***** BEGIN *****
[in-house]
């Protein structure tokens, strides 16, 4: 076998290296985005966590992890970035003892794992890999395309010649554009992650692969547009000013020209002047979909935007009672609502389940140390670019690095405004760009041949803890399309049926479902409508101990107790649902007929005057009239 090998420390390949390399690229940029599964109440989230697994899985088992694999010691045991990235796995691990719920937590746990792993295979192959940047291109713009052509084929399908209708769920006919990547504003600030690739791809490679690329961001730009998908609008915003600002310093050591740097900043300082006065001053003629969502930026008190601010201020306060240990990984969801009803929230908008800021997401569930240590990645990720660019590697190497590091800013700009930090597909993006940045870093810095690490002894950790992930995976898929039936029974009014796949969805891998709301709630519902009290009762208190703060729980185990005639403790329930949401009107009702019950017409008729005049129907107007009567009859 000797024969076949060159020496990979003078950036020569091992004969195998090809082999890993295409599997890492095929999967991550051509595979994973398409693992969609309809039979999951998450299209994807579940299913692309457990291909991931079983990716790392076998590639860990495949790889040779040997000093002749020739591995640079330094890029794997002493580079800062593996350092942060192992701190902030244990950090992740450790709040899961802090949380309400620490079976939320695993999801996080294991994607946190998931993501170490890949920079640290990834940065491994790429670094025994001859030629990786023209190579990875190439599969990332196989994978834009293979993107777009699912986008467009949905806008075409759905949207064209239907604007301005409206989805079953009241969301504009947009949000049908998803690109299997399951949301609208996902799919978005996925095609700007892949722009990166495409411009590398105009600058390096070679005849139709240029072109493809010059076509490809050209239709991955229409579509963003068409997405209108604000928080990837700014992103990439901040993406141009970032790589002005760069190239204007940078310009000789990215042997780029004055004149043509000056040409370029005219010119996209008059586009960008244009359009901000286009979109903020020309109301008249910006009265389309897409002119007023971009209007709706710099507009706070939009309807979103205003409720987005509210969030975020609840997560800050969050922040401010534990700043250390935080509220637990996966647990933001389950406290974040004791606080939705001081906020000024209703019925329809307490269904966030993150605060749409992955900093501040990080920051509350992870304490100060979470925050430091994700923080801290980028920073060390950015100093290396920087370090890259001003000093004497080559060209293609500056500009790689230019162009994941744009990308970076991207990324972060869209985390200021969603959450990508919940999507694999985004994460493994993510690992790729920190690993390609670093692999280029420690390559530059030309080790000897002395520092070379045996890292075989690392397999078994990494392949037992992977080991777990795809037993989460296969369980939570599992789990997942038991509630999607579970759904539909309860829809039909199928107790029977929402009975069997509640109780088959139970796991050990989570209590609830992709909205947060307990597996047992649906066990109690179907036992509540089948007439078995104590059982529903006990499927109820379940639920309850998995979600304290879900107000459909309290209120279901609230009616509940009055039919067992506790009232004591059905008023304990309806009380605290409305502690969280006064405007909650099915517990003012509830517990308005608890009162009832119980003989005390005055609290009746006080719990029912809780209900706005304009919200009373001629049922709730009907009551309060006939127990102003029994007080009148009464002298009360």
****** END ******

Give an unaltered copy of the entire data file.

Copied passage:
[in-house]
């Protein structure tokens, strides 16, 4: 076998290296985005966590992890970035003892794992890999395309010649554009992650692969547009000013020209002047979909935007009672609502389940140390670019690095405004760009041949803890399309049926479902409508101990107790649902007929005057009239 090998420390390949390399690229940029599964109440989230697994899985088992694999010691045991990235796995691990719920937590746990792993295979192959940047291109713009052509084929399908209708769920006919990547504003600030690739791809490679690329961001730009998908609008915003600002310093050591740097900043300082006065001053003629969502930026008190601010201020306060240990990984969801009803929230908008800021997401569930240590990645990720660019590697190497590091800013700009930090597909993006940045870093810095690490002894950790992930995976898929039936029974009014796949969805891998709301709630519902009290009762208190703060729980185990005639403790329930949401009107009702019950017409008729005049129907107007009567009859 000797024969076949060159020496990979003078950036020569091992004969195998090809082999890993295409599997890492095929999967991550051509595979994973398409693992969609309809039979999951998450299209994807579940299913692309457990291909991931079983990716790392076998590639860990495949790889040779040997000093002749020739591995640079330094890029794997002493580079800062593996350092942060192992701190902030244990950090992740450790709040899961802090949380309400620490079976939320695993999801996080294991994607946190998931993501170490890949920079640290990834940065491994790429670094025994001859030629990786023209190579990875190439599969990332196989994978834009293979993107777009699912986008467009949905806008075409759905949207064209239907604007301005409206989805079953009241969301504009947009949000049908998803690109299997399951949301609208996902799919978005996925095609700007892949722009990166495409411009590398105009600058390096070679005849139709240029072109493809010059076509490809050209239709991955229409579509963003068409997405209108604000928080990837700014992103990439901040993406141009970032790589002005760069190239204007940078310009000789990215042997780029004055004149043509000056040409370029005219010119996209008059586009960008244009359009901000286009979109903020020309109301008249910006009265389309897409002119007023971009209007709706710099507009706070939009309807979103205003409720987005509210969030975020609840997560800050969050922040401010534990700043250390935080509220637990996966647990933001389950406290974040004791606080939705001081906020000024209703019925329809307490269904966030993150605060749409992955900093501040990080920051509350992870304490100060979470925050430091994700923080801290980028920073060390950015100093290396920087370090890259001003000093004497080559060209293609500056500009790689230019162009994941744009990308970076991207990324972060869209985390200021969603959450990508919940999507694999985004994460493994993510690992790729920190690993390609670093692999280029420690390559530059030309080790000897002395520092070379045996890292075989690392397999078994990494392949037992992977080991777990795809037993989460296969369980939570599992789990997942038991509630999607579970759904539909309860829809039909199928107790029977929402009975069997509640109780088959139970796991050990989570209590609830992709909205947060307990597996047992649906066990109690179907036992509540089948007439078995104590059982529903006990499927109820379940639920309850998995979600304290879900107000459909309290209120279901609230009616509940009055039919067992506790009232004591059905008023304990309806009380605290409305502690969280006064405007909650099915517990003012509830517990308005608890009162009832119980003989005390005055609290009746006080719990029912809780209900706005304009919200009373001629049922709730009907009551309060006939127990102003029994007080009148009464002298009360």